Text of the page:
As a fast-growing technology company, it also had other challenges:

  • Constantly hiring new employees lead to some inconsistent messaging and it was proving difficult to get all employees on the same page when it came to brand messaging.
  • These quick growing teams were also dispersed and relying on old wikis, content repositories, and emails to source content; a lot of which was outdated.

Turbonomic needed a simple way to improve social media reach and create brand consistency throughout the entire organization. To achieve these goals, they partnered with PostBeyond and decided their best KPI to measure success was the percentage of employees sharing content within one quarter. If they could launch the program with a high percentage of employees sharing content then they knew earned media value and website traffic would also increase.

After launching an employee advocacy program (they named The Pulse) Turbonomic was able to onboard their entire organization. Within 90 days, they exceeded their goal of users sharing by 80% and they generated over 5,600 total shares with almost 5X the engagement per post.

Turbonomic's employee advocacy platform


Multiple Department Program (Benefits for Marketing, HR, and Sales)

Most initiatives only benefit one department, employee advocacy, however, can affect marketing, sales, and HR. In addition to marketing benefits such as brand recognition, increased share of voice and trust within the market (mentioned above), employee advocacy can also help to increase sales and improve the recruitment process.

Sales teams need access to company content to create brand awareness and start conversations with prospects. It’s also crucial for them to be active on social, as this is likely the first interaction customers will have with a brand.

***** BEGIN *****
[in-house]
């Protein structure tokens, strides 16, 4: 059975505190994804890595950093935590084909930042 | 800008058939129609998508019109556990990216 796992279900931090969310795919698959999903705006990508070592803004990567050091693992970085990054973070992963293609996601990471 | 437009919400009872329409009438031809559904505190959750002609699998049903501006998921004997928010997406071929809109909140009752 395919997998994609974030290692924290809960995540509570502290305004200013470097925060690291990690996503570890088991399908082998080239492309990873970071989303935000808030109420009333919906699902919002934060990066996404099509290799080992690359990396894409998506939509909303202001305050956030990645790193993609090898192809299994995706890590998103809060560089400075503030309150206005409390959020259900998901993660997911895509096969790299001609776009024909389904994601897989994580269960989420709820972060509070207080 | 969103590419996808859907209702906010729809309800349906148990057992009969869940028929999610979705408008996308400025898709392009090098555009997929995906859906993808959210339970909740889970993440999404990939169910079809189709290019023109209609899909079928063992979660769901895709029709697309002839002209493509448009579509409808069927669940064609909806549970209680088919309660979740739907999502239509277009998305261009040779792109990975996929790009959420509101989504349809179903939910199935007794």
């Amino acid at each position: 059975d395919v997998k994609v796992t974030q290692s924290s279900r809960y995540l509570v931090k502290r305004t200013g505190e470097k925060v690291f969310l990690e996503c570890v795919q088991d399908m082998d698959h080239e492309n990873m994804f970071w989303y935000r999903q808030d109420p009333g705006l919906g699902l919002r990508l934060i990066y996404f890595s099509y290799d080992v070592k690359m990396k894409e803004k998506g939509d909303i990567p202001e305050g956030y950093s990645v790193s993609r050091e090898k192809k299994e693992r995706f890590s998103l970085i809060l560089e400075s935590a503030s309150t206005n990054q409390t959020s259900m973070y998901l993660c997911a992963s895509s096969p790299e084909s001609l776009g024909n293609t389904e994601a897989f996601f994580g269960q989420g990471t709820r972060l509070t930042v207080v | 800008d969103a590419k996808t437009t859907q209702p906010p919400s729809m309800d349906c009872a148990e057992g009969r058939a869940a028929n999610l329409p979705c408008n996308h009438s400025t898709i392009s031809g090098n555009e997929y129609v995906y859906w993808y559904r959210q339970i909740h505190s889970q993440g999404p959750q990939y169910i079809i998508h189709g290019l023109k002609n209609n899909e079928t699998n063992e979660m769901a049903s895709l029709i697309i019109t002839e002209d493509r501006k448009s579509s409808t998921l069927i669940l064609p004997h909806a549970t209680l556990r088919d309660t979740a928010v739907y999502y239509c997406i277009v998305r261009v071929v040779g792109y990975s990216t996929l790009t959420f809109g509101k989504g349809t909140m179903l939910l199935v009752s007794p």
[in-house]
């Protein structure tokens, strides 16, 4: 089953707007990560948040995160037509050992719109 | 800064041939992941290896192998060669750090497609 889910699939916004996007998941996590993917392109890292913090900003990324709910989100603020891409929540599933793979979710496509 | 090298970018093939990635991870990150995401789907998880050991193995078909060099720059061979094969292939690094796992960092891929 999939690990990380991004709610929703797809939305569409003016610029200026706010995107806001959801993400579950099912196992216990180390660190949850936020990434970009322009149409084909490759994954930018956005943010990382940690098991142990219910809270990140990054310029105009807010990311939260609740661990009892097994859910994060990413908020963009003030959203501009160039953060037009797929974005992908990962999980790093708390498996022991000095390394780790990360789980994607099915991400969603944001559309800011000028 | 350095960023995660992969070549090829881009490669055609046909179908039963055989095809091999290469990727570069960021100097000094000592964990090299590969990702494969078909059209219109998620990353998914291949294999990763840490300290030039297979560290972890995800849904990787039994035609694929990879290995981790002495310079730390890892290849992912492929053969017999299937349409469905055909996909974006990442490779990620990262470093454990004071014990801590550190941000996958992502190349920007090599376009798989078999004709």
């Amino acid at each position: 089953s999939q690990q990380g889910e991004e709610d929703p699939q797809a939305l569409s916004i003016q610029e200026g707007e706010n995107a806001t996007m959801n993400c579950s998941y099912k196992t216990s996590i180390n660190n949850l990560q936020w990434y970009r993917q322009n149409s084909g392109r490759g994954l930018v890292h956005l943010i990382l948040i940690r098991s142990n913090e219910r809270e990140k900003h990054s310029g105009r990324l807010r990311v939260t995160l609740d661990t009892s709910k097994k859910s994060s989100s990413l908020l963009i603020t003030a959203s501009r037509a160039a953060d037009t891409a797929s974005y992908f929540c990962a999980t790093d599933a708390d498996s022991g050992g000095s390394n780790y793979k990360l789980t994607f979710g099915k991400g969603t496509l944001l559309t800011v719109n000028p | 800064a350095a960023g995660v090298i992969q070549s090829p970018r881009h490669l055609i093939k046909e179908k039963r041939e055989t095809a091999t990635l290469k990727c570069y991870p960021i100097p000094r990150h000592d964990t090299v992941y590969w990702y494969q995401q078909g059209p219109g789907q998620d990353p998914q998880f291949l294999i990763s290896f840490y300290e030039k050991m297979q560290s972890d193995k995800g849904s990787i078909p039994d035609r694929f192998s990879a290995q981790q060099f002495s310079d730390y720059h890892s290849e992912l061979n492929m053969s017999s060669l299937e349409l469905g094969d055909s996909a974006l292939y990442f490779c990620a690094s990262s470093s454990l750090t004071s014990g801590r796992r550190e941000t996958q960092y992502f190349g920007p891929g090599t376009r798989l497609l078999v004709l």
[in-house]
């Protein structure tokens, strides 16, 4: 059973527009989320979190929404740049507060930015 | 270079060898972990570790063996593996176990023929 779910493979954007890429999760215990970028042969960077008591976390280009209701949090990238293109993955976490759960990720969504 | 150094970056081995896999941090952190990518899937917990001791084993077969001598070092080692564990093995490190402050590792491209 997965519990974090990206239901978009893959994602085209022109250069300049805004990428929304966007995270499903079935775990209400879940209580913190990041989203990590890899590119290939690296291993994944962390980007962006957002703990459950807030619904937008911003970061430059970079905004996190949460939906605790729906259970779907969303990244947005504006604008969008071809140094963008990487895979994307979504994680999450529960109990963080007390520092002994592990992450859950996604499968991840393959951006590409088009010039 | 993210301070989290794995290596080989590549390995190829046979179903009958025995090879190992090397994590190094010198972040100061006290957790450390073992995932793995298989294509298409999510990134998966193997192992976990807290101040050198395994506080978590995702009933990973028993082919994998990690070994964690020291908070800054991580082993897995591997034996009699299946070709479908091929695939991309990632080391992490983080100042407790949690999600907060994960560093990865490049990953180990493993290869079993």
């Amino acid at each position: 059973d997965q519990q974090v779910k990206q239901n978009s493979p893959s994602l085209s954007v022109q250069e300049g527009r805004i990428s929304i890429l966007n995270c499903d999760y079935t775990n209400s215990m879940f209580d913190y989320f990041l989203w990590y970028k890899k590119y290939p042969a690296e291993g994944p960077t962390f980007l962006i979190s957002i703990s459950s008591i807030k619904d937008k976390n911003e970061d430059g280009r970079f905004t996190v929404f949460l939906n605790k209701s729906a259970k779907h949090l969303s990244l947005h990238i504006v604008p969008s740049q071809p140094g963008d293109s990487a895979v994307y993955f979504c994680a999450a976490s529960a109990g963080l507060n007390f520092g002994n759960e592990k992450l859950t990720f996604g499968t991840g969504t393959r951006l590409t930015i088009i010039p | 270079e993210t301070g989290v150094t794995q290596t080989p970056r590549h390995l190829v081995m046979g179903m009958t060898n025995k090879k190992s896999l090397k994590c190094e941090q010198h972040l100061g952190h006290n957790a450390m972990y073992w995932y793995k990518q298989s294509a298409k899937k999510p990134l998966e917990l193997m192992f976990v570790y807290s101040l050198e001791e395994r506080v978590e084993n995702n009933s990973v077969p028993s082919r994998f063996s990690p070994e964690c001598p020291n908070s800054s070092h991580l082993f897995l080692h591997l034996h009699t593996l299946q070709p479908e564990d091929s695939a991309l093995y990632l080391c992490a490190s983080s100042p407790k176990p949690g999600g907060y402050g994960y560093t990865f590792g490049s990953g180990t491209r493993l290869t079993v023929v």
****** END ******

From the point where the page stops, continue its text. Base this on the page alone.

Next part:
One leading financial services firm had a client-facing team of over 500 advisors. Their team’s main responsibility was to engage their clients, build relationships and attract new business. However, they could only meet with their clients once a year. This caused a difficulty staying stay top of mind with customers and interacting with prospects.

77% of B2B buyers said they do not engage with a salesperson until after they’ve performed independent online research. This was no different for this company; many of their customers preferred to access information and find their own investment advice online first and their employees were struggling to connect with these prospects and provide thought leadership necessary to engage. The answer to their challenge was to explore social media employee advocacy.

After implementing an employee advocacy program with PostBeyond, their financial services advisors noticed an increase in ease and success when reaching out to prospects on social media. This increased success and ability to showcase branded thought leadership content resulted in an increase in leads generated.

The collective reach of their employees was 40x higher than all their branded channels combined. Their leadership team also joined in – most notably, their CEO. By posting content through the PostBeyond platform he was able to grow his network by 300+ followers (all organically).